I see the usual collection of luddites, nah sayers and god botherers have posted. It's amazing how much negativity the god of war brings out in people! I find these explorations fascinating and if our species still exists (or continues to evolve) after another 100/200 million years we will need to migrate to Mars as our sun continues to brighten and Earth become ever more uninhabitable.

  • rate this

    Comment number 28.

    If you want to waste money build a Cathedral.

    Space exploration expands peoples minds.

  • rate this

    Comment number 27.

    Wow, such a shame to see people who have so little joy and sense of adventure in their lives that they moan about this. It's amazing. Our family stayed up the evening this landed just to cheer it on. It's fantastic!

  • rate this

    Comment number 26.

    One day our descendants will need to leave our beloved '3rd rock'. Failure to evolve means failure as a species. Let's not bury our heads in the sand.

  • rate this

    Comment number 25.

    Excellent science. It is really worth sending robots to other planets.

    One thing we should learn is how precious our own planet is, and how much we need to protect the biodiversity we have.

  • rate this

    Comment number 24.

    Idiots who mention money wasted should realize space exploration isn't money wasted. It's benefits mayn't be immediate, but benefits will come. Ever realized how TV signals are beamed down or hurricane warnings come or how you use your GPS in ungodly locations. This wouldn't have happened if space exploration was considered a waste of money.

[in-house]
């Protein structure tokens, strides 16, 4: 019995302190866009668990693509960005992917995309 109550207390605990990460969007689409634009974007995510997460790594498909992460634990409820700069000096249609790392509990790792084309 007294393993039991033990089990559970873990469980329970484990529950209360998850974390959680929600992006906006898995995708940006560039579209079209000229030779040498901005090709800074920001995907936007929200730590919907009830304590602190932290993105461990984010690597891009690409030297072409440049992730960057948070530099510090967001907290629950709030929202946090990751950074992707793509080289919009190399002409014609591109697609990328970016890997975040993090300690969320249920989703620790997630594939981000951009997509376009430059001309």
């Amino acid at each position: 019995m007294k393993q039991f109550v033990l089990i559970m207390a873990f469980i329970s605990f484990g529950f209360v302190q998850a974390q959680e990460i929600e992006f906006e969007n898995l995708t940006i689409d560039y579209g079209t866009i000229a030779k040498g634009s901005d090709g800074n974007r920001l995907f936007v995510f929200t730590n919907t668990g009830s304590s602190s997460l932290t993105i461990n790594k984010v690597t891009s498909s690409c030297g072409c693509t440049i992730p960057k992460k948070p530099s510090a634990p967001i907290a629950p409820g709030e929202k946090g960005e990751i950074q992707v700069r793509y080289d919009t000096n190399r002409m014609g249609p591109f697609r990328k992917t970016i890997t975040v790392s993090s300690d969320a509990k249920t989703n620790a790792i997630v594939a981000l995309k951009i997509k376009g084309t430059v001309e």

• rate this

    Comment number 23.

    Looks like a hoax filmed in a New Mexican desert, to me ;)

  • rate this

    Comment number 22.

    To fan pete_townshends_hard_drive flames, it IS a waste of money. No eez, we do NOT need humans on Mars.Fools to think otherwise.We have not the will to clean up our planet from other 'truly' impressive' engineering feats. Our expert minds and vast sums of money we can seem to pull out of thin air for such things, when as a country we are skint, should be used properly. Look at OUR planet!

  • rate this

    Comment number 21.

    Look at that strata in the pictures!!!! God or no God, this is spectacular!!!! The evidence of the previous existence of a liquid, presumably water, is plain the see. With every little step, we are getting closer to unravelling all mysteries of all the unknowns. Brilliant!

  • rate this

    Comment number 20.

    Lord Howell is now able to state that Mars is desolate and is the ideal place for fracking without any insulting anyone.

  • rate this

    Comment number 19.

    12.Praise Him

    Hahahahahahahahahahahahahahahahahahahaha! cannot stop laughing at this!

    And people moaning about the money, this could be groundbreaking stuff and we should be excited by it! There are plenty of other places that you could moan use up more money e.g. bankers bonuses but no of course groundbreaking science is where you choose to whine!

  • rate this

    Comment number 18.

    To the 'look how much this' cost brigade, you cant suspend scientific development until all the worlds poor are fed otherwise we would stand still. Should we have not developed the steam engine or the computer until there were no poor?
    Many of the technologies from missions like this will filter down to improve technology the rest of us use everyday.

  • Comment number 17.

    This comment was removed because the moderators found it broke the house rules. Explain.

  • rate this

    Comment number 16.

    For everyone criticising the cost whilst people go hungry, get real. That argument only works for you if you give every penny of your spare cash after paying for what you NEED to those that have less.

    Discovery leads to progress, and the practical applications are not always obvious. As a race, we strive for more and strive for better. Sending probes to far flung places is a small part of that.